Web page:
Stateside's latest menu pairs the hearty with the exotic

By Brian Freedman
Add Comment Add Comment | Comments: 1 | Posted Mar. 25, 2014

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Veg even a carnivore can love: Stateside’s brassicas plate has a savory bite. (Photo by J.R. Blackwell)

Call it the Rollo-fication of Philadelphia. Nicholas Elmi is famously pairing up foie gras and cocoa at Laurel. At Avance, Justin Bogle has incorporated cocoa with veal sweetbreads. And now at Stateside, new executive chef Kevin D’Egidio is pairing chicken liver mousse and dulce de leche. You order it because of its sheer unusualness. You eat too much because it’s seriously delicious.

The dish works terrifically: The ethereal mousse is lent heft by the perfectly rendered dulce de leche, thinned out with a bit of coffee. And then, just as quickly as you pop a bite, it all melts and then vanishes on the tongue, leaving only the memory of that earthy-sweet dance to mingle with powdered brown butter and huckleberry jam.

At its best, the food here now walks the razor’s edge between heady comfort and unexpected exoticism. Octopus is poached with sake, fresno chile, ginger, lemongrass and more until it takes on the texture of a particularly meaty porcini mushroom, then gets hard seared and tossed with red pepper caramel: Magnificent.

The accompaniments, however, could have used more focus: Long-neck squash, smoked and cooked sous vide, lacked enough salt, yet the herby couscous was so over-seasoned that I feared my tongue would turn pruny. Desserts just barely missed the mark as well: Monkey bread was a bit too dry, though I loved the candied bacon, and semolina cake could have used a more assertive hit of the Madras curry that was frustratingly evanescent. But they were the few missteps at a restaurant that is both as good as ever and seeking out new avenues to please its guests.

The use of curry, for example, in an amuse-bouche of lamb rillette balls was perfectly calibrated, and against the sweet adhesive layer of meyer lemon puree connecting it to the petite slice of homemade brioche, it was a stunning way to start. Brassicas, which brought together broccoli rabe, Napa cabbage, kimchi, charred bok choy and fried, crispy turnip greens with the savory depths of XO sauce and the bright acid of pickled romanesco, is a great vegetarian option, even for carnivores.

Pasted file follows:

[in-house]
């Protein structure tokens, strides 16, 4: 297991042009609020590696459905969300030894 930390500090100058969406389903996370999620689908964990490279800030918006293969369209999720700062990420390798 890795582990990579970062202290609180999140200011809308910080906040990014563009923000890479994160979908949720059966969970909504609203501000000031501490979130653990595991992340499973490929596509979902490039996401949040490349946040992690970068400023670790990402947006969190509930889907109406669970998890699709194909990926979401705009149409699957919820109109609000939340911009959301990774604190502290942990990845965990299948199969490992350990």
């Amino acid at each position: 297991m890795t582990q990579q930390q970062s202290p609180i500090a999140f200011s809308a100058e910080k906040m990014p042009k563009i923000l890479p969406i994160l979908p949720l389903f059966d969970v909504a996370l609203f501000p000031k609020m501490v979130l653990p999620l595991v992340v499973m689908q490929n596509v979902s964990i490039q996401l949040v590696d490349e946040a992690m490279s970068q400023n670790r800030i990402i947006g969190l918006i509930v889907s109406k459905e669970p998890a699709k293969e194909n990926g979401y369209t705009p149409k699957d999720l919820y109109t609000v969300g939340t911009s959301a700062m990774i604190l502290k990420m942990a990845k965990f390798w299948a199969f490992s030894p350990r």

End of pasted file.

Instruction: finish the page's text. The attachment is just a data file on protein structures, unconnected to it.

Cassoulet, if the base reminded just a little more tomato-focused than I’d expected, was nonetheless excellent. Homemade andouille showed up like a surprise every other forkful, borne alongside black-eyed peas of heft and delicacy. But it was the single fried chicken leg riding shotgun that stole the show: Skin this crisp and flesh this tender is something to cheer—except when I was fighting over the last bite with my wife. (Note: She won.) Oysters were made new with a side cup of pomegranate mignonette, the fruit’s sweetness electrifying the briny bivalves.

It’s all washed down with a selection of beer and whiskey as complete and diverse as it’s ever been. And if you get there during happy hour, those drafts are half-off. A pint of floral, vaguely spicy Elysian Oddland Peppercorn Saison seemed custom made to accompany the curried lamb rillettes. The Crisp, from Six Points, worked well with nearly everything else. Of course, you could always go big and opt for a pour of the remaining Pappy Van Winkle 23 holding pride of place behind the bar. It’s $125 for a two-ounce pour—but then again, it’s Pappy 23, so justification is easy if you have the cash and don’t feel like spending money on unnecessary things like food and rent for the rest of the week.

There is just so much to love about Stateside—there always has been, and that remains the case now. D’Egidio’s elevation to the helm has resulted in new items and ways of working with ingredients, but the honesty and focus on freshness that have always made Stateside so beloved are still there in abundance. That dulce de leche, it turns out, isn’t the only sweet spot in this East Passyunk standout. It’s as good as ever, and that’s as sweet as it gets.

1536 E. Passyunk Ave. 215.551.2500.

Cuisine: Elegant, soulful preparations, often with an international flair.
Hours: Dinner: Sun.-Thurs., 5-10pm; Fri.-Sat., 5pm-midnight; Bar: Sun.- Thurs., 4:30pm-midnight; Fri.-Sat., 4:30pm-2am.
Price range: Most dishes under $20.
Atmosphere: Like the casual, sophisticated neighborhood bar/restaurant of your dreams.
Food: Internationally inspired, finely wrought and overall very successful.
Service: Warm, knowledgeable and friendly.

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1. Neil said... on Apr 8, 2014 at 05:40PM

“Loved Degidio's work here. I really agree with the article's assessment of the food. It was creative yet delicious. I think you'll find some very uncommon pairings that delight and expand your palette.”


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